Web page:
This is a story of how a Baggins had an adventure, and found himself doing and saying things altogether unexpected.
Dwarves are not heroes, but a calculating folk with a great idea of the value of money; some are tricky and treacherous and pretty bad lots; some are not but are decent enough people like Thorin and Company, if you don't expect too much.
A few melancholy birds were pipping and wailing, until the round red sun sank slowly into the western shadows; then an empty silence fell.
If you do not believe in a personal God, the question: 'What is the purpose of life?' is unaskable and unanswerable.
The Lonely Mountain! Bilbo had come far and through many adventures to see it, and now he didn't like the look of it in the least.
And it is not always good to be healed in body. Nor is it always evil to die in battle, even in bitter pain. Were I permitted, in this dark hour I would choose the latter.
Splendid! They used to go up like great lilies and snapdragons and laburnums of fire and hang in the twilight all evening!
I cannot,' said Merry. 'I have never seen them. I have never been outside of my own land before. And if I had known what the world outside was like, I don't think I should have had the heart to leave it.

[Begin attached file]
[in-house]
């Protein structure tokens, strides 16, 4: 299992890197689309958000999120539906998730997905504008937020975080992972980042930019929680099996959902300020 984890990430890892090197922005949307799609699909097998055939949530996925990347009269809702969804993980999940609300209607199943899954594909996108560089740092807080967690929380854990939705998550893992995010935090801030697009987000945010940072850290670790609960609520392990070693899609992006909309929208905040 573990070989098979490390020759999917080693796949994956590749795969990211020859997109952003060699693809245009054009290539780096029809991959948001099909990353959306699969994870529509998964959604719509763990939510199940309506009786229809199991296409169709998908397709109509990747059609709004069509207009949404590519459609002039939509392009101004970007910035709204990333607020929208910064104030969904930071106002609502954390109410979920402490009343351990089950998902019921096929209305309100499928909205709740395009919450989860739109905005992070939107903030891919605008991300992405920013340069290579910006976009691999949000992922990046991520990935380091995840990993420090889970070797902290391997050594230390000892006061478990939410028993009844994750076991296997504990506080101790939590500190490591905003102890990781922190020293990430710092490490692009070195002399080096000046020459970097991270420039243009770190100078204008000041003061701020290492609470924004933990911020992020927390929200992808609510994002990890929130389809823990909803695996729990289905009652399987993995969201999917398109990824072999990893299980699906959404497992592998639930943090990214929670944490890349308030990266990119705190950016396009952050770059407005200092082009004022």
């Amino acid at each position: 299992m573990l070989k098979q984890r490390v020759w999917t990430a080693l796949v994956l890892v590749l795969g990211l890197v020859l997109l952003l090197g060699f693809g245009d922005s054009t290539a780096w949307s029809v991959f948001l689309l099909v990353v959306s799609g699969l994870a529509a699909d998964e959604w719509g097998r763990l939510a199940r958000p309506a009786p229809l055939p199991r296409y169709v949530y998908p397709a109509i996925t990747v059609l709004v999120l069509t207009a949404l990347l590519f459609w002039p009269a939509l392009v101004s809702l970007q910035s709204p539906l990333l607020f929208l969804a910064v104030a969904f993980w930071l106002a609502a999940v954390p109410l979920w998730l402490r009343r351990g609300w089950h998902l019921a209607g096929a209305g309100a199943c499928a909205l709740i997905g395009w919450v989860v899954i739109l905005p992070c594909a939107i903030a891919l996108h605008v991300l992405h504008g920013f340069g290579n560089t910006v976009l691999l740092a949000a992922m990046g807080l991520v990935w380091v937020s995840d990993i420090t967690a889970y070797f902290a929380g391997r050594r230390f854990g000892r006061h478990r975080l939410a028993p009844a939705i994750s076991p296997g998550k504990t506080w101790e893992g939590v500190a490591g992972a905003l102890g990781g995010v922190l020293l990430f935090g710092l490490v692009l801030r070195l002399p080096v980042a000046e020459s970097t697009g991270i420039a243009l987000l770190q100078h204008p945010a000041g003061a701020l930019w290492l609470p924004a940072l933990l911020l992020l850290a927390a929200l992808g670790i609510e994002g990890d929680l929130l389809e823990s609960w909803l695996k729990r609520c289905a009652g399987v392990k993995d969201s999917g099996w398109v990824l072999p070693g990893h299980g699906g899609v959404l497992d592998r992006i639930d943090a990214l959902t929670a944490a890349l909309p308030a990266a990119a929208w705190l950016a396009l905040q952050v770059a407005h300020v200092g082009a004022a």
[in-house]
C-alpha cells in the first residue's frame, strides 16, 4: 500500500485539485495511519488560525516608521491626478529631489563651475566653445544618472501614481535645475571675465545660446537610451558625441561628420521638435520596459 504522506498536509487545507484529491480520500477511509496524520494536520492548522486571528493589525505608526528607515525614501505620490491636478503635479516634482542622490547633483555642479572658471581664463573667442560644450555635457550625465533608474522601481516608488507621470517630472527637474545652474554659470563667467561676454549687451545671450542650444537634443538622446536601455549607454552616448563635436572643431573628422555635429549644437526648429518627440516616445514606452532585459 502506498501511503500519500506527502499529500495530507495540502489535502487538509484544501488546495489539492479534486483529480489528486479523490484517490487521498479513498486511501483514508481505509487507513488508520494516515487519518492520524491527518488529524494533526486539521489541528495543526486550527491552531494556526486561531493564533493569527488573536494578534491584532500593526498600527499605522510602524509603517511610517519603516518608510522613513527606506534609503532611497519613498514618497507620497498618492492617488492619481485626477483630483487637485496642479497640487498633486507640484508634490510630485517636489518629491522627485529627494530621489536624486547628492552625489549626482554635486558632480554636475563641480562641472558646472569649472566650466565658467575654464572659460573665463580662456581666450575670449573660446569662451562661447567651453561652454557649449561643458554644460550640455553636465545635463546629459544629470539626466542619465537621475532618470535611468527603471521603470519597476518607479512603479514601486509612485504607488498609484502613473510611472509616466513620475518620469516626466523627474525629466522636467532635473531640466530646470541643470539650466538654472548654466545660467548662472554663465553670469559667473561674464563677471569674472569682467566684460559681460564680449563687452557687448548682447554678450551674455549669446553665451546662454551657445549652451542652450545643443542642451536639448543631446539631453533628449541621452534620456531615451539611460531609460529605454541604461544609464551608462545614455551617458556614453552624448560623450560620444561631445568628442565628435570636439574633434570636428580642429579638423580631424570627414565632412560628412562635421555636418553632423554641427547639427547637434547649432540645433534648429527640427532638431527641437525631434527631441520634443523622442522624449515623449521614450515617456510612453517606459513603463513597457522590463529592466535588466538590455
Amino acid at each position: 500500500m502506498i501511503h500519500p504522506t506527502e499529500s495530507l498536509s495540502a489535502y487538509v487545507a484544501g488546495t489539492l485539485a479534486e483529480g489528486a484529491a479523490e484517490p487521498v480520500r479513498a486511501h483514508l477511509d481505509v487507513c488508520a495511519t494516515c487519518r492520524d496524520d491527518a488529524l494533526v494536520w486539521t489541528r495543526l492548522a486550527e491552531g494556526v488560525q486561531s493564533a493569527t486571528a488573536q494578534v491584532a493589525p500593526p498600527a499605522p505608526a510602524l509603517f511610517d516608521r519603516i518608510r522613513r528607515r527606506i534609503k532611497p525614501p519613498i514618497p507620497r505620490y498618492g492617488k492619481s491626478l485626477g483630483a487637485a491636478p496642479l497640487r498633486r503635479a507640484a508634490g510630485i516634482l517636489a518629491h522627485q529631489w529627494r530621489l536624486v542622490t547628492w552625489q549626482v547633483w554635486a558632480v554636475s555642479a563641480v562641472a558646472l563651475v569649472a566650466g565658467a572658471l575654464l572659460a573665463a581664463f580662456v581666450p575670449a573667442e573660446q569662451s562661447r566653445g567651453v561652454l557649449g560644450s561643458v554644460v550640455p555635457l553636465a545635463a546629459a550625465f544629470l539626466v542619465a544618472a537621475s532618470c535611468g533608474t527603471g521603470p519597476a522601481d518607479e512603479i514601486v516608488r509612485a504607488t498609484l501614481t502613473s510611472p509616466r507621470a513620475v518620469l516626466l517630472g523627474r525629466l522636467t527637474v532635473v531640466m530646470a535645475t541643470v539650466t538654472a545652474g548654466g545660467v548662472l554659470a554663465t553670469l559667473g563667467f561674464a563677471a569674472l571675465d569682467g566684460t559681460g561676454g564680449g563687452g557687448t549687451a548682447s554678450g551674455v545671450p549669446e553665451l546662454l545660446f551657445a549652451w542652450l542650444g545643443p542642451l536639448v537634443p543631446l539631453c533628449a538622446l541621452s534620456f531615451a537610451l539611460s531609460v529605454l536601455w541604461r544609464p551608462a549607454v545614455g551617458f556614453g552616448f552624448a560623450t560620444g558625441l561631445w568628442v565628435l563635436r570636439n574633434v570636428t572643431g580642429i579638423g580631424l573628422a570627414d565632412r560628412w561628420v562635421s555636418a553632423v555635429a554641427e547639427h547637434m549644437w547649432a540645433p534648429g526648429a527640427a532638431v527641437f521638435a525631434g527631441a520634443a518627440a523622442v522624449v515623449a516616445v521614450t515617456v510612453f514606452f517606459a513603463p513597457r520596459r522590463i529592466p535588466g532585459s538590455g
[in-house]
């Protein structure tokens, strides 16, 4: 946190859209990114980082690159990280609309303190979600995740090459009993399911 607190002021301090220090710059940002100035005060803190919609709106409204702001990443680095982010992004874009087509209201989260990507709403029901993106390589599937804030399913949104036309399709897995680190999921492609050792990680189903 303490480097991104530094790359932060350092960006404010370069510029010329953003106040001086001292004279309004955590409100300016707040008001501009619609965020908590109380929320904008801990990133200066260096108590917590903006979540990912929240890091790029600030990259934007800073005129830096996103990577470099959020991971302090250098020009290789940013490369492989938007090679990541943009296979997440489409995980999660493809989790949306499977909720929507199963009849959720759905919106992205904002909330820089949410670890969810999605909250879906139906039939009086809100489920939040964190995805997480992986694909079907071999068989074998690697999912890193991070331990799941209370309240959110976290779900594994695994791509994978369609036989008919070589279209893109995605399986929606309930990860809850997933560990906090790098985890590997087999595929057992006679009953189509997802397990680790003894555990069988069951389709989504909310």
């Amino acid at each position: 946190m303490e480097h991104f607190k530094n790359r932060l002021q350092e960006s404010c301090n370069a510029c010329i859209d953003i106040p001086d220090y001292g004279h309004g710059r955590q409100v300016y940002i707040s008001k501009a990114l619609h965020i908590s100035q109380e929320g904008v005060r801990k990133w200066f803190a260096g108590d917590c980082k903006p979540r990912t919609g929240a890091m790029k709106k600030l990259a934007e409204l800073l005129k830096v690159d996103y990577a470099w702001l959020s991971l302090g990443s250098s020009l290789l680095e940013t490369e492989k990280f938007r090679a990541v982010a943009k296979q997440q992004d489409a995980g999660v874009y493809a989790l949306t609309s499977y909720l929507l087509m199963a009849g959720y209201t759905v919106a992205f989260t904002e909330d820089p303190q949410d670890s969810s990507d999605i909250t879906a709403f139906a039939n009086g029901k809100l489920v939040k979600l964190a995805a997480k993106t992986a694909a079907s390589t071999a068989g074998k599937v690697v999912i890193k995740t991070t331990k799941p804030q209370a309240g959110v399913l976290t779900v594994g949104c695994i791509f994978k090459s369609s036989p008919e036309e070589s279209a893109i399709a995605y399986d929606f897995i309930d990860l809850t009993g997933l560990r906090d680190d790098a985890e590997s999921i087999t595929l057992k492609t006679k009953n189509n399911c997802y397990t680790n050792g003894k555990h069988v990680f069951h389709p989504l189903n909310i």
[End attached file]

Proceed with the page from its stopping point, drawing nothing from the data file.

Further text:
Some sang too that Thror and Thrain would come back one day and gold would flow in rivers, through the mountain-gates, and all that land would be filled with new song and new laughter. But this pleasant legend did not much affect their daily business.
Middle-earth is our world. I have (of course) placed the action in a purely imaginary (though not wholly impossible) period of antiquity, in which the shape of the continental masses was different.
Most people have made this mistake of thinking Middle-earth is a particular kind of earth or is another planet of the science fiction sort but it's just an old fashioned word for this world we live in, as imagined surrounded by the Ocean.
In a hole in the ground there lived a hobbit.
In a hole in the ground there lived a hobbit. Not a nasty, dirty, wet hole, filled with the ends of worms and an oozy smell, nor yet a dry, bare, sandy hole with nothing in it to sit down on or to eat: it was a hobbit-hole, and that means comfort.
I wish it need not have happened in my time, said Frodo. So do I, said Gandalf, and so do all who live to see such times. But that is not for them to decide. All we have to decide is what to do with the time that is given us.
It is wisdom to recognize necessity when all other courses have been weighed, though as folly it may appear to those who cling to false hope.
Far over misty mountains cold To dungeons deep and caverns old We must away, ere break of day, To find our long-forgotten gold.
Hobbits are an unobtrusive but very ancient people, more numerous formerly than they are today; for they love peace and quiet and good tilled earth: a well-ordered and well-farmed countryside was their favourite haunt.